Munger, 96, spoke at the annual meeting of Daily Journal Corp, the Los Angeles newspaper publishing company he chairs.
He remains better known for having since 1978 been a vice chairman at Buffett's Berkshire Hathaway Inc.
Munger showed no sign of wavering in his longstanding admiration for China and its economy, even as officials combat the coronavirus outbreak whose epicentre is in that country's Hubei province.
"The strongest companies are not in America," he said. "The Chinese companies are stronger than ours, and are growing faster."
Munger also appeared to admonish both countries' leaders to work out their economic differences.
"The United States ought to get along with China, and China ought to get along with the United States," he said.
Wednesday's meeting was webcast by CNBC.
Munger spoke two weeks after Berkshire threw in the towel on its newspaper empire, agreeing to sell 80 daily and weekly papers including its hometown Omaha World-Herald in Nebraska to Lee Enterprises Inc for $140 million (£108 million).
He echoed Buffett's sentiment that only a few newspapers, such as the New York Times and Wall Street Journal, may survive the shakeout as the Internet and changing reader preferences cause advertising revenue to plummet.
"What's happened is that technological change is destroying daily newspapers in America," Munger said. "They're all dying."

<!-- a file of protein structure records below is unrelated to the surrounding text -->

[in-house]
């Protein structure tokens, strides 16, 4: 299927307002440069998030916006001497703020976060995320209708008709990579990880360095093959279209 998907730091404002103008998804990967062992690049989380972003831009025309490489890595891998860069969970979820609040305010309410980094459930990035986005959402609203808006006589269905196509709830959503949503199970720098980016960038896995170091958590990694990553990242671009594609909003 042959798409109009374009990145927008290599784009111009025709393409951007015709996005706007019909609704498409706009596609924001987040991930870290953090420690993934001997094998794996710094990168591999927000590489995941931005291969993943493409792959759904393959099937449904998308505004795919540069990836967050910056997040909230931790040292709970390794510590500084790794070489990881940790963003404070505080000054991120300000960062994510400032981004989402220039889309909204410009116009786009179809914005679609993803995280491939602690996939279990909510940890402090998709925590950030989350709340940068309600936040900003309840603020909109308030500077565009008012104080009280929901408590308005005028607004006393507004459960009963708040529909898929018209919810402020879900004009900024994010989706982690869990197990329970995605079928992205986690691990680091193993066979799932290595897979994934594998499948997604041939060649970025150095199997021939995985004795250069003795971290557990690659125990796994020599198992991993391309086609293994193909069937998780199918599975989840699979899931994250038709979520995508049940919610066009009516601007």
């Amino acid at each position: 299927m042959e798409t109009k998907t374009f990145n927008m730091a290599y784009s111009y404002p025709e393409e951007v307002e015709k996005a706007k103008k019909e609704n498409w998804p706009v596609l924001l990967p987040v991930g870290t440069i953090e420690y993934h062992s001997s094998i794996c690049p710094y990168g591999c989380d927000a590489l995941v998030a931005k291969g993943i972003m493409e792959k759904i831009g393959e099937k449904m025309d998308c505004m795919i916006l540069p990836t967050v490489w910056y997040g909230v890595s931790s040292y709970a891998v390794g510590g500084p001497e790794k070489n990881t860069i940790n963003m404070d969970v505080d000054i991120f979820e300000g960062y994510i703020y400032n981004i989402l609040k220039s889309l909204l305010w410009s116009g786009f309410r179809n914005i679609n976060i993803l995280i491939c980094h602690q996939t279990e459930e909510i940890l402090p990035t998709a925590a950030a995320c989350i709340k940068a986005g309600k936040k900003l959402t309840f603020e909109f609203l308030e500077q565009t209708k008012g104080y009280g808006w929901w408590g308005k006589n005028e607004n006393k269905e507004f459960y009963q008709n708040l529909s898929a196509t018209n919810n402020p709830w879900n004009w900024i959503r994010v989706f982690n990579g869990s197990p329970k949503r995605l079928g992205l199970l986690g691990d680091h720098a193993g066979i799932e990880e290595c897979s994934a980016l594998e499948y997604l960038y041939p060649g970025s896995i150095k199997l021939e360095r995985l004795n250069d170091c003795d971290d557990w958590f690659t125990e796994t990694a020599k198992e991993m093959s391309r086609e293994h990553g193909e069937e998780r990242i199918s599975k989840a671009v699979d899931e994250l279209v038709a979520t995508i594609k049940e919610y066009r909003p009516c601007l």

That's not how many investors feel about Tesla, Musk's electric car company, whose share price has more than quadrupled since June, punishing short-sellers betting it would fall.
"I would never buy it, and I would never sell short," Munger said, prompting laughter.
"Elon Musk is peculiar," he added. "He may overestimate himself, but he may not be wrong all the time."
Munger is Berkshire's chief supporter of that company's investment in Chinese electric car company BYD Co, which began in 2008.
With U.S. stocks at record highs, Munger also cautioned investment managers to "prepare for tougher times ahead," echoed the billionaire Buffett's recommendation that many investors are better off in index funds.
"There are wretched excesses in a lot of well-paid hedge fund and private equity businesses," Munger said.
Munger also made many several references to his age, but offered no explanation of how he got there.
"I don't think I deserve any credit for longevity," he said. "It just happened."
By Jonathan Stempel